Arista and Infinera are teaming up in the metro data center interconnect (DCI) market, hoping the sum of their parts will be more attractive in this fast-growing space and promising to deliver easier-to-use, high-performance options focused on this space at attractive price points. (See Infinera, Arista Team on Metro DCI.)
Data center interconnect within a metro is a fast-growing segment as more content and cloud services are delivered into the market and need to be stored and accessed closer to enterprises and other customers. What Arista Networks Inc. and Infinera Corp. (Nasdaq: INFN) are doing is combining Arista's data center switching and Infinera's Cloud Xpress optical transport products that were designed for this space to target Internet content providers, businesses and also managed service providers.
For Infinera, this is the latest in its aggressive move into the metro and DCI space, which the company admits is a new key market. Arista also has been actively courting the cloud data center market. (See Infinera Targets Data Center Connectivity Market With Metro Platform, Infinera Coming Closer to Mastering the Metro and Arista & Super Micro Partner for Cloud-Scale Data Centers.)
The result of the combination isn't just one approach, however, as the Arista 7000 series can be paired with Infinera's optical transport in ways that target bandwidth-intense applications, latency-sensitive needs or the growing need for flexibility and scale, notes Ed Chapman, Arista VP-business development and alliances. By providing the product integration, the two vendors hope to offer a easier choice for businesses looking to move quickly.
"We are highlighting different use cases that extend beyond what people normally think of as DCI," Chapman says. That includes financial institutions -- thus, the low latency -- as well as high-performance metro cloud networking for things such as video content and the flexibility to move from 10-Gig to 40-Gig to 100-Gig services as needed.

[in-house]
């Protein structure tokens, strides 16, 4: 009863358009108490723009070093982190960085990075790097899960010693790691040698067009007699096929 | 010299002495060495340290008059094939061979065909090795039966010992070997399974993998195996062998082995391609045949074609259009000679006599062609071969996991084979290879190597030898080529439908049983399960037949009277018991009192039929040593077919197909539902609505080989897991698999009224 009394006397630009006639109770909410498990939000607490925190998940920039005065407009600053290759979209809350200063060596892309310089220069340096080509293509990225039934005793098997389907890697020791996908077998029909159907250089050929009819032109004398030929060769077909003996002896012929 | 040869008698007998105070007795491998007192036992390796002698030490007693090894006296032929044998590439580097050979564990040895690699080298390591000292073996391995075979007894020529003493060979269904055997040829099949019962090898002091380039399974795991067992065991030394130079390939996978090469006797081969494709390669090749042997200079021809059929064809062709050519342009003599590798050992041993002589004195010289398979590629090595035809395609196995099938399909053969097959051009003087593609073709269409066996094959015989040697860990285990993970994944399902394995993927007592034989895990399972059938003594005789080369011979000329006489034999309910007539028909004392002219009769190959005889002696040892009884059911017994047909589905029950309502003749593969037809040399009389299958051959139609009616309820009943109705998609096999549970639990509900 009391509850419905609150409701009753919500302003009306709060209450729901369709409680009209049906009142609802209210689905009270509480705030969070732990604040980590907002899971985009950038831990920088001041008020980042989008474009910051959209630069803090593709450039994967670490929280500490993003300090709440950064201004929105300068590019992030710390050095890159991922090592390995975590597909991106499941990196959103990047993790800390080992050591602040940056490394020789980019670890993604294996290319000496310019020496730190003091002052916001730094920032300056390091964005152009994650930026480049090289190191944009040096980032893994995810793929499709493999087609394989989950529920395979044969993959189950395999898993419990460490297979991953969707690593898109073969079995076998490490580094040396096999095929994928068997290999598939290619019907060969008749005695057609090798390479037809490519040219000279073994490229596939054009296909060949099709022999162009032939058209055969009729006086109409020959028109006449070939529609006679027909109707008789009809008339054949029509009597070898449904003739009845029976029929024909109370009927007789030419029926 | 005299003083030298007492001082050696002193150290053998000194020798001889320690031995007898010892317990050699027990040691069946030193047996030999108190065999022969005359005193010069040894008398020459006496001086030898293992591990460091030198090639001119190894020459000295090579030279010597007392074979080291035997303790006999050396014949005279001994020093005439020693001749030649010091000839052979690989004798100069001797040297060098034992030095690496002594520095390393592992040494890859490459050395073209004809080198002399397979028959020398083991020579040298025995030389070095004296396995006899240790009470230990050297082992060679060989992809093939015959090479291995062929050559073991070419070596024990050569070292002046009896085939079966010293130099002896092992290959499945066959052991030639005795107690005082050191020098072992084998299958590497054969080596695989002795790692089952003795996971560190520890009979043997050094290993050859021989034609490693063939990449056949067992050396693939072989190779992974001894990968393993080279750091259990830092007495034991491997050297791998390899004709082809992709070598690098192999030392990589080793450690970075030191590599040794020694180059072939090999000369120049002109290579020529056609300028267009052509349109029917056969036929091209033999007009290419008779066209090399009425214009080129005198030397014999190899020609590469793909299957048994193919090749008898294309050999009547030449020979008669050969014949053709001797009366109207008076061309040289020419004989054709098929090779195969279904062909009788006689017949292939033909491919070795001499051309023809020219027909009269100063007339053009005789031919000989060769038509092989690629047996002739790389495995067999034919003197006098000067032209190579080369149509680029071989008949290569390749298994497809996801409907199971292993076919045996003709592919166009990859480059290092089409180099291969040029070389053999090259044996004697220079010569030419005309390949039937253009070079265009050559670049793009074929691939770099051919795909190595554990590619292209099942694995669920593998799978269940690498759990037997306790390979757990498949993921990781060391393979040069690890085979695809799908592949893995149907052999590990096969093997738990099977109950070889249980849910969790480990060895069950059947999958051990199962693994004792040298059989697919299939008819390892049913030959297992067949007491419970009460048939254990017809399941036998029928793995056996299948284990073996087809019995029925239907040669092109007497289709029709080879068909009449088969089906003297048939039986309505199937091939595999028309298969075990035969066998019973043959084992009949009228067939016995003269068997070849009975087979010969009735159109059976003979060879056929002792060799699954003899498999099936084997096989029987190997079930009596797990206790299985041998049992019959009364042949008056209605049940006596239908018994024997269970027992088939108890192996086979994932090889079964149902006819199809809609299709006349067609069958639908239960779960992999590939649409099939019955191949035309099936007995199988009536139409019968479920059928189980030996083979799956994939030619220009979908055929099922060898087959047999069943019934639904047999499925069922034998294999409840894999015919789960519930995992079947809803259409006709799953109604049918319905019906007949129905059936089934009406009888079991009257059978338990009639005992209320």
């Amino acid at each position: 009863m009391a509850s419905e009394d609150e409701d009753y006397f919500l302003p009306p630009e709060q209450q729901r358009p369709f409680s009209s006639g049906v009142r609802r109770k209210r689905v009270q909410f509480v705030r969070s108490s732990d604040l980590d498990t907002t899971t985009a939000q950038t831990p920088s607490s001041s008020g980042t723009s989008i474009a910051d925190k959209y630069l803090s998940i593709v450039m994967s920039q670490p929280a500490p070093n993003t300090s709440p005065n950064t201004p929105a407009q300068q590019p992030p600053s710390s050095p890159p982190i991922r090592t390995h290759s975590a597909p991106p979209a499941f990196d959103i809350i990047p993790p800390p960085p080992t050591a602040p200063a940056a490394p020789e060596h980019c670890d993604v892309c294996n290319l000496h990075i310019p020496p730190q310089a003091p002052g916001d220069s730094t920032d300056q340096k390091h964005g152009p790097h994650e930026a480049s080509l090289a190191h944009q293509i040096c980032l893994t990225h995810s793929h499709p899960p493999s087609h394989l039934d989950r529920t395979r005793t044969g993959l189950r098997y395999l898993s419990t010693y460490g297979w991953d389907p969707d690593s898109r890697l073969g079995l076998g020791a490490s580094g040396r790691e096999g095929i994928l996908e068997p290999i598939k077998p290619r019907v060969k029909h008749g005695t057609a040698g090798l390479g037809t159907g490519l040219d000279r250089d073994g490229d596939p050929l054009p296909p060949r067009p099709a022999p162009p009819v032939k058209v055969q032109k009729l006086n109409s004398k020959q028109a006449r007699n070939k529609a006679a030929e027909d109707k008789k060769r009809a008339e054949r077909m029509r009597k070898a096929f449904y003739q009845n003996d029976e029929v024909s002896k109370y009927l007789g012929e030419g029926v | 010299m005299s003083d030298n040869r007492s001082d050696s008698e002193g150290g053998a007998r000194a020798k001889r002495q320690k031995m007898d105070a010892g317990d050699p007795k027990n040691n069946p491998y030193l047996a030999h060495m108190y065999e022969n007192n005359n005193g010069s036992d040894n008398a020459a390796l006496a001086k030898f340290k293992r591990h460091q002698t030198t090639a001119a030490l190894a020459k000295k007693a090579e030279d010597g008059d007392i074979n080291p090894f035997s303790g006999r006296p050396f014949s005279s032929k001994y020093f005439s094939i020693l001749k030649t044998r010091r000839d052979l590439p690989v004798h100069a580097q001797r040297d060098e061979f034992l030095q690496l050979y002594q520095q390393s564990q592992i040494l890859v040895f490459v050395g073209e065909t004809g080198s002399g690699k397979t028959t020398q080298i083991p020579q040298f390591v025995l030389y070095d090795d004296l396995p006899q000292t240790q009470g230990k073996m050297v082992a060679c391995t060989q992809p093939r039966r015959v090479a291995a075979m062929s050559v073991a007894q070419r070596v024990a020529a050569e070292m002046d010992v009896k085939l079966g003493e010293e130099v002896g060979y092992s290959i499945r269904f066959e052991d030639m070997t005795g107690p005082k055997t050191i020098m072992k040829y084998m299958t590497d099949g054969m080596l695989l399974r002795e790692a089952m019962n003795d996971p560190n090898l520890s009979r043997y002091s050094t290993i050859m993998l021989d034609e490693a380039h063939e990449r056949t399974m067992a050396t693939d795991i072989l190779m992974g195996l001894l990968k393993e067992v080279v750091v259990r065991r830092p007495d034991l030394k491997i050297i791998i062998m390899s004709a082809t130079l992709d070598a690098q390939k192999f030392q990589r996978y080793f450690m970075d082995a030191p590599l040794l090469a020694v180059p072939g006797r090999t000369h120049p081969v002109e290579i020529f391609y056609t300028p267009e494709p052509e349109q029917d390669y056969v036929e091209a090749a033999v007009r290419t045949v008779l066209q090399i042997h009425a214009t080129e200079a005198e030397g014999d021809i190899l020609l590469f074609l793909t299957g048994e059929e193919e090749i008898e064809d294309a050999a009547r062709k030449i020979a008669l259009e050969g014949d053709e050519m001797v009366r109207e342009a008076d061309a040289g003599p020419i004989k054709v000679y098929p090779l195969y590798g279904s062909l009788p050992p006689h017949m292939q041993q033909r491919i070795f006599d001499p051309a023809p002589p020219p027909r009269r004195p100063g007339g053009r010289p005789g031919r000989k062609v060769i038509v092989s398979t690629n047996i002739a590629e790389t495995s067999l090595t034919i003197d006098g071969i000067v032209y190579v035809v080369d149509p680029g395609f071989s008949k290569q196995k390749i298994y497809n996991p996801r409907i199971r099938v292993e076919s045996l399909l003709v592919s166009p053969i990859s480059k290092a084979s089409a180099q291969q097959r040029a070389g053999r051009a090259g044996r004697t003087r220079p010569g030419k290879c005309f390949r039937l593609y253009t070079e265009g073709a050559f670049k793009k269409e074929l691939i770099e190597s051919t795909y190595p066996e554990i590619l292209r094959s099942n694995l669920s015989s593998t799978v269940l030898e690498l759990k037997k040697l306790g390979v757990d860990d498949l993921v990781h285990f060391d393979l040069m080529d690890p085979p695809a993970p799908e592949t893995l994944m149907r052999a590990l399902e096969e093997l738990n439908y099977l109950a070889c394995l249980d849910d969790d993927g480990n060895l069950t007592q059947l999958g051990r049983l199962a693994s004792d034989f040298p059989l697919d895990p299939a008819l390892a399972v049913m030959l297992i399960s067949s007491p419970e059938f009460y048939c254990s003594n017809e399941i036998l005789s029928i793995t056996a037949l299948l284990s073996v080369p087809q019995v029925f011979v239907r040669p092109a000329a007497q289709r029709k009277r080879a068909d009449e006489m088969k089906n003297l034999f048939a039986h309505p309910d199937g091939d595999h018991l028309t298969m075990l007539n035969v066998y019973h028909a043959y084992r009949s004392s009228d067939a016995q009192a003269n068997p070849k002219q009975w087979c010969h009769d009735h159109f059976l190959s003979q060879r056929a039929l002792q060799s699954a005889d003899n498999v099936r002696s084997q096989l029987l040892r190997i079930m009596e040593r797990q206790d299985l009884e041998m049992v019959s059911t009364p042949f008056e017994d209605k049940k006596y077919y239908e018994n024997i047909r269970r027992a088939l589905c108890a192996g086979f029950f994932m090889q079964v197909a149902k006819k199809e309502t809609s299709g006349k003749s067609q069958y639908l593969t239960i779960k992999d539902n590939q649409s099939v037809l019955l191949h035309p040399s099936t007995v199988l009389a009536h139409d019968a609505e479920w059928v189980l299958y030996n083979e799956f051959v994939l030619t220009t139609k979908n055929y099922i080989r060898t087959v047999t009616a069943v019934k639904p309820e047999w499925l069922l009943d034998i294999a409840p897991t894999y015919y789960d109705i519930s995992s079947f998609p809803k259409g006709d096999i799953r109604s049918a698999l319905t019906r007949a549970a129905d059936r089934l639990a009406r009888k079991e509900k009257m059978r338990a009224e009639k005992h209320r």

Flexibility is increasingly important in data center interconnection at the metro level because of the way increasing bandwidth demands are turning even campus connections into high-capacity links, says Vinay Rathore of Infinera, senior director of product marketing at Infinera. That's why it is increasingly important to have smaller footprint systems that can be easily deployed in a single rack-unit and why Infinera and Arista believe an integrated solution will have appeal.
"We are offering unique capabilities in terms of form factor and connectivity," Chapman comments. The integrated system also can support either OpenStack cloud deployments or virtual machines based on VMWare or other vendors.
Specifically, the integrated solution can offer up to 8 Tbit/s of capacity on a single pair of fiber and up to 21 Tbit/s on an eight-foot rack, says Rathore.
"That type of capacity between two data centers basically means you have now enabled considerable scale for the virtual machines and for the storage applications and being able to share all of that data across multiple data centers creates the distributed data center architecture many people are looking for," he says.
In coming together, the two companies are hoping to effectively compete both among Internet content players, service providers and others looking to mix and match best-of-breed options and against the bigger players (they're looking at you, Cisco Systems Inc. (Nasdaq: CSCO)) that promise end-to-end solutions.
— Carol Wilson, Editor-at-Large, Light Reading